15 comments:

D10 said...

"The question is whether we are personally and collectively willing to accept the challenge of overcoming the inertia in our own lives as well as inspiring others to do the same for theirs." Absolutely love this.

Haliku said...

So true. This applies to life in all aspects not just running. Cheers!

marathonmaiden said...

great post and so true. i can't wait to see what your training plans are either

Kevin said...

Excellent writing.

Glenn Jones said...

So true. Newton's First Law holds not only in running - but in life as well.

Baby Raine Drops said...

I love the way you write Lam. Even though I have never met you - I feel as if I have known you for years. I switch up my training programs every year to constantly challenge my body. I also don't know if I told but I am now a RRCA certified running coach. I highly recommend taking the class if they hold one near you any time. Now I have the confidence to come up with my own programs and know they will work!

Mile Posts by Dorothy Beal said...

ooops....I posted that from the wrong account ;) It's Dorothy from mileposts

Xenia said...

Really loved this series of posts. Much to ponder.

runningcommentaries said...

You are so right. Inertia doesn't do us any good if the direction isn't specific and helpful.

As far as training goes I think you should check out Jack Daniels Running Formula. My friend that used it went from a 3:02 marathoner to a 2:45 marathoner and swears by it. I've also used it and loved it. It's definitely challenging, but I think you're up to it. If anything it will make your training feel fresh or give you some new ideas.

Ms. V. said...

What about Newton's 2nd & 3rd laws??? I'm sure somehow running is involved here, metaphysically as well as physically.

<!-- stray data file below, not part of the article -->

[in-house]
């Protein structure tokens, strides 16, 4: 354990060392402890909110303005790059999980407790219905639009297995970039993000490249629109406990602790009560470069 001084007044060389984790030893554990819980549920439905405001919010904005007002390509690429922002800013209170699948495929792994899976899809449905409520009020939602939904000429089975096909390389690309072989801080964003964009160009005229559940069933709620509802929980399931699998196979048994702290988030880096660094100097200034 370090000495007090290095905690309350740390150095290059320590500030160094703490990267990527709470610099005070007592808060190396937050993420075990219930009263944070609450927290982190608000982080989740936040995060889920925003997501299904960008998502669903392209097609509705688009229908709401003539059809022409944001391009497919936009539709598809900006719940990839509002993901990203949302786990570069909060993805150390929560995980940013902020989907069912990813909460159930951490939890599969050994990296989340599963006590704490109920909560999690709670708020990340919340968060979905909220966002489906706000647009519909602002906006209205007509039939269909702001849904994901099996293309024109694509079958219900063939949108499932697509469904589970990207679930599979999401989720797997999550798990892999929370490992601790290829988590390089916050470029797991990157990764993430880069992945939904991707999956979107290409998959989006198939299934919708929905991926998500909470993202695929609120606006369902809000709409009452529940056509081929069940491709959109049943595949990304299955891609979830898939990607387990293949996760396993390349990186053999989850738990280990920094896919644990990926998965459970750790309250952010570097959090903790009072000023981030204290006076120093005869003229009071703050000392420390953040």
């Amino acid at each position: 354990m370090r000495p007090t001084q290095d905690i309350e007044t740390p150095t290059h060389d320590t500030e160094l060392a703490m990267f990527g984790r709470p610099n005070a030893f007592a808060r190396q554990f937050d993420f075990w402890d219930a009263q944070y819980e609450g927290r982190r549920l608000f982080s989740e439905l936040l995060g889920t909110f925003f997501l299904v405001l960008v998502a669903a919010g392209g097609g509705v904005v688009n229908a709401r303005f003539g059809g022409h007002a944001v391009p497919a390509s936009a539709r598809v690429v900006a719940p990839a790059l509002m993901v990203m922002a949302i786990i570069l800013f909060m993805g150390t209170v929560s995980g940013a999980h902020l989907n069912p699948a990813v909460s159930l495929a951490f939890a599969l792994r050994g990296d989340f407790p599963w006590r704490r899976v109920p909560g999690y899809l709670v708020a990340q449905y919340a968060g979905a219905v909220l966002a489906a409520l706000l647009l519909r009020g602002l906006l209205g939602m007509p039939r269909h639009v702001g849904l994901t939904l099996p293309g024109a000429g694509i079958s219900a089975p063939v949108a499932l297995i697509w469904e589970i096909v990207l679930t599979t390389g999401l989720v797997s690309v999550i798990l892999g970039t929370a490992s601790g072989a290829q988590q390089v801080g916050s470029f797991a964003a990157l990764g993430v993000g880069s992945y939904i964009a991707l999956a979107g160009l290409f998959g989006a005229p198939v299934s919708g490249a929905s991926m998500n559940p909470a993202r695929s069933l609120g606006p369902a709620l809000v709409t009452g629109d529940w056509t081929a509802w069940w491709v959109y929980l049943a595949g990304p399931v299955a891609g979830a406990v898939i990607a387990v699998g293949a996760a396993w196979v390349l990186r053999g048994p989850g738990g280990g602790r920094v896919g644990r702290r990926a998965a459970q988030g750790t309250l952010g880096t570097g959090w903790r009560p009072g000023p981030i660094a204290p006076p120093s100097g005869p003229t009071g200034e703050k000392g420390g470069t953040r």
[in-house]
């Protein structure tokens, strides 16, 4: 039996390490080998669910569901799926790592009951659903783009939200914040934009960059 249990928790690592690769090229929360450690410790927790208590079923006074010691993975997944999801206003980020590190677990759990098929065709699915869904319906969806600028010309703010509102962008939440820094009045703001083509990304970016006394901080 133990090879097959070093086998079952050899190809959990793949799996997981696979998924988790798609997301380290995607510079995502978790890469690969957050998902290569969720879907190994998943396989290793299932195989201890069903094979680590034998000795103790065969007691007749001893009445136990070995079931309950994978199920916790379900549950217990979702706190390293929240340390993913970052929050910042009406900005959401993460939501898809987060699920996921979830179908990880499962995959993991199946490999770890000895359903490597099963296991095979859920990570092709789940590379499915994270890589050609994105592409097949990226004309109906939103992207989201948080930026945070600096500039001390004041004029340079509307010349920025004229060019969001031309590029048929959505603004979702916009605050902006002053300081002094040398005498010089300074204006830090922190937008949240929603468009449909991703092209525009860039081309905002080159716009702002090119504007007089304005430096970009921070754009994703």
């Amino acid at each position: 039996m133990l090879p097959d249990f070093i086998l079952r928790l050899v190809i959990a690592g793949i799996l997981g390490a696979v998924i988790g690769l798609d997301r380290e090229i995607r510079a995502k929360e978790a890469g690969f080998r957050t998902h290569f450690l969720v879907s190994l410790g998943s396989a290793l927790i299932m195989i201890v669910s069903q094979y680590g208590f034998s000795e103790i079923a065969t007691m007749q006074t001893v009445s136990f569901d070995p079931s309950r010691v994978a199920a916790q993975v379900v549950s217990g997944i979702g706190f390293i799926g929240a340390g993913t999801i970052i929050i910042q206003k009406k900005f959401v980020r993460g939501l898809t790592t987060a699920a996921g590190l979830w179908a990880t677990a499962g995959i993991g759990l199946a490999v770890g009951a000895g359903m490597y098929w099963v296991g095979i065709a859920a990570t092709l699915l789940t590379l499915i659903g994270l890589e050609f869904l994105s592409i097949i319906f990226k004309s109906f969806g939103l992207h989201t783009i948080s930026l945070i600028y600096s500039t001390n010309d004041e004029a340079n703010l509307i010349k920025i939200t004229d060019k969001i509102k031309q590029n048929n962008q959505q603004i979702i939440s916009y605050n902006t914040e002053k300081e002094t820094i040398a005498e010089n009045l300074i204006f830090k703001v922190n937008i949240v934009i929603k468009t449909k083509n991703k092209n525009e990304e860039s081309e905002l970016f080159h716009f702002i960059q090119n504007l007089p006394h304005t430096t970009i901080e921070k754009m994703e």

Great post!

Julie said...

Hi Laminator,
You always leave me with something to think about and ponder:) There are so many things about running that we can directly connect with life! I am sure that you will be up to any challenge that comes your way:) Have a good one!!

Morgan said...

That last line really leaves you with something to think about! Great series Lam and I hope your patient figures it out, betters herself and someday comes back to thank you!

Teamarcia said...

Thought provoking and inspiring at the same time. Thank you for that Lam!

bill carter said...

Hi LL

This really deep stuff. And you made me think about my day to day interactions with other people. Lam, I actually had a guy at the gym today ask me if I was a professional runner! I turned red, thanked him as I said "not even close", and all of a sudden that recovery run got a whole lot easier. Anyway, intertia is a really cool thing if you can get it going your way.

I've got to believe that you and I are both going to have a great
2010. I know we both didn't quite meet our stretch goals for '09, but the new year brings the hopes of that perfect race where everything goes right.

Take care and best of luck!

X-Country2 said...

All good stuff. Don't lose the joy of running in all this though. :o)